I don’t know much about Hinduism, but I find it striking compared to what the Buddha taught about the “meaning, purpose and procedure of meditation.” I don’t see much value in “attaining oneness with God”.


#35

How did Vivekananda define ‘God’?


#36

From the earliest times that I can remember, I used to see a marvelous point of light between my eyebrows as soon as I shut my eyes to go to sleep, and I used to watch its various changes with great attention. That marvelous point of light would change colors and get bigger until it took the form of a ball; finally it would burst and cover my body from head to foot with white liquid light. As soon as that happened, I would lose outer consciousness and fall asleep. I used to believe that that was the way everybody went to sleep. Then, when I grew older and began to practice meditation, that point of light would appear to me as soon as I closed my eyes, and I would concentrate upon that.

This sounds eerily similar to the Visuddhimagga Jhanas about losing bodily consciousness.

Various kinds of lights manifest during meditation owing to concentration. In the beginning, a bright white light, the size of a pin’s point will appear in the forehead in the Trikuti, the space between the two eyebrows, which corresponds tentatively to the Ajna-Chakra of the astral body. You will notice, when the eyes are closed, different coloured lights, white, yellow, red, smoky, blue, green, mixed lights, flashes like lightning, like fire, burning char-coal, fire-flies, moon, sun, stars. These lights appear in the mental space, Chidakasa. These are all Tanmatric lights. Each Tanmatra has its own specific colour. Prithvi (earth) Tanmatra has a yellow-coloured light; Apas (water) Tanmatra has a white-coloured light; Agni (fire) Tanmatra has a red-coloured light; Vayu (wind) Tanmatra has a smoky light; Akasa (sky) Tanmatra has a blue light. Yellow and white lights are very commonly seen. Red and blue lights are rarely noticeable. Frequently there is a combination of white and yellow lights. In the beginning, small balls of white light float about before the mind’s eye. When you first observe this, be assured that the mind is becoming more steady and that you are progressing in concentration. After some months, the size of the light will increase and you will see a full blaze of white light, bigger than the sun. In the beginning, these lights are not steady. They come and disappear immediately. They flash out from above the forehead and from the sides. They cause peculiar sensations of extreme joy and happiness and there is an intense desire for a vision of these lights. When you have steady and systematic practice of two or three hours in the morning, and two to three hours at night, these lights appear more frequently and remain steadily for a long time. The vision of the lights is a great encouragement in Sadhana. It impels you to stick steadily to meditation. It gives you strong faith also in superphysical matters. The appearance of the light denotes that you are transcending the physical consciousness. You are in a semi-conscious state when the light appears. You are between two planes. You must not shake the body when these lights manifest. You must be perfectly steady in the Asana. You must breathe very, very slowly.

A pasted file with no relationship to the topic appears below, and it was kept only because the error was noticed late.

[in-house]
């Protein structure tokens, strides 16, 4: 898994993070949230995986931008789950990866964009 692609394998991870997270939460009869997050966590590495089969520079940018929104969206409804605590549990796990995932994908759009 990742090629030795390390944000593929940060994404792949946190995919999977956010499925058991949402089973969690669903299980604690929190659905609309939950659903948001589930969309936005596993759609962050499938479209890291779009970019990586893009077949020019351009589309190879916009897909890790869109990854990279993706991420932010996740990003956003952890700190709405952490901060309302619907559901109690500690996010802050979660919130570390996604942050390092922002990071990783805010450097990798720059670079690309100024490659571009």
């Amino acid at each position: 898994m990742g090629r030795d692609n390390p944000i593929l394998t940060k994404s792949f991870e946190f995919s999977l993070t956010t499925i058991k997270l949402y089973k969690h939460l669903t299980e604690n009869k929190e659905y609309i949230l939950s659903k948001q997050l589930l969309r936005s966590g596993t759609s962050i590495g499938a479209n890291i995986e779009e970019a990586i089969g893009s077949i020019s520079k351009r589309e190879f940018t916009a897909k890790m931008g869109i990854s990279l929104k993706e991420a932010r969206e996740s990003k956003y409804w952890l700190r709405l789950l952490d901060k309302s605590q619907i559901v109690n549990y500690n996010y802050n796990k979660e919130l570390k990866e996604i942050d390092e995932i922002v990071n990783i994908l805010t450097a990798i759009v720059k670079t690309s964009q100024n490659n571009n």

This is also from another Hindu article of meditation.

My question is why do we need to focus on the lights when we are in a good concentrated state already ?